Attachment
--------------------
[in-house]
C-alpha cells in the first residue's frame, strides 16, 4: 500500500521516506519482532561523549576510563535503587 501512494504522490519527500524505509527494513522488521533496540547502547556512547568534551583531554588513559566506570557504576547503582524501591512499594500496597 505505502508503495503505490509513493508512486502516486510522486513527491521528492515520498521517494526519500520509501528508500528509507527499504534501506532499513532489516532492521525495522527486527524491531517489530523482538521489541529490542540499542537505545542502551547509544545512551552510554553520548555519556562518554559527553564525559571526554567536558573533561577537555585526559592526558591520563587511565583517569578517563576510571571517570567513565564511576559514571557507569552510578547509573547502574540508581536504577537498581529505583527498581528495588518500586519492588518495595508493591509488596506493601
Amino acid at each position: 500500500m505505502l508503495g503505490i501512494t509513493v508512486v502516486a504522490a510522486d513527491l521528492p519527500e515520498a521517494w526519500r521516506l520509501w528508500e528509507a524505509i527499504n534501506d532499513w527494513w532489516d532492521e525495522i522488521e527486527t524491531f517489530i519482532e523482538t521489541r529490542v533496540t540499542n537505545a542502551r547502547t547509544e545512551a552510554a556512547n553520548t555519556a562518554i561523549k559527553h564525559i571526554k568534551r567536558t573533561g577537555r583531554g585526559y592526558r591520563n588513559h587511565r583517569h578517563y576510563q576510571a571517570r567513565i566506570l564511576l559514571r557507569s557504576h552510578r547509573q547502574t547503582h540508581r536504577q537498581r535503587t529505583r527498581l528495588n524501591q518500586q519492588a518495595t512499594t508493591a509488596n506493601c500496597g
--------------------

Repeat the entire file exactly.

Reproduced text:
[in-house]
C-alpha cells in the first residue's frame, strides 16, 4: 500500500521516506519482532561523549576510563535503587 501512494504522490519527500524505509527494513522488521533496540547502547556512547568534551583531554588513559566506570557504576547503582524501591512499594500496597 505505502508503495503505490509513493508512486502516486510522486513527491521528492515520498521517494526519500520509501528508500528509507527499504534501506532499513532489516532492521525495522527486527524491531517489530523482538521489541529490542540499542537505545542502551547509544545512551552510554553520548555519556562518554559527553564525559571526554567536558573533561577537555585526559592526558591520563587511565583517569578517563576510571571517570567513565564511576559514571557507569552510578547509573547502574540508581536504577537498581529505583527498581528495588518500586519492588518495595508493591509488596506493601
Amino acid at each position: 500500500m505505502l508503495g503505490i501512494t509513493v508512486v502516486a504522490a510522486d513527491l521528492p519527500e515520498a521517494w526519500r521516506l520509501w528508500e528509507a524505509i527499504n534501506d532499513w527494513w532489516d532492521e525495522i522488521e527486527t524491531f517489530i519482532e523482538t521489541r529490542v533496540t540499542n537505545a542502551r547502547t547509544e545512551a552510554a556512547n553520548t555519556a562518554i561523549k559527553h564525559i571526554k568534551r567536558t573533561g577537555r583531554g585526559y592526558r591520563n588513559h587511565r583517569h578517563y576510563q576510571a571517570r567513565i566506570l564511576l559514571r557507569s557504576h552510578r547509573q547502574t547503582h540508581r536504577q537498581r535503587t529505583r527498581l528495588n524501591q518500586q519492588a518495595t512499594t508493591a509488596n506493601c500496597g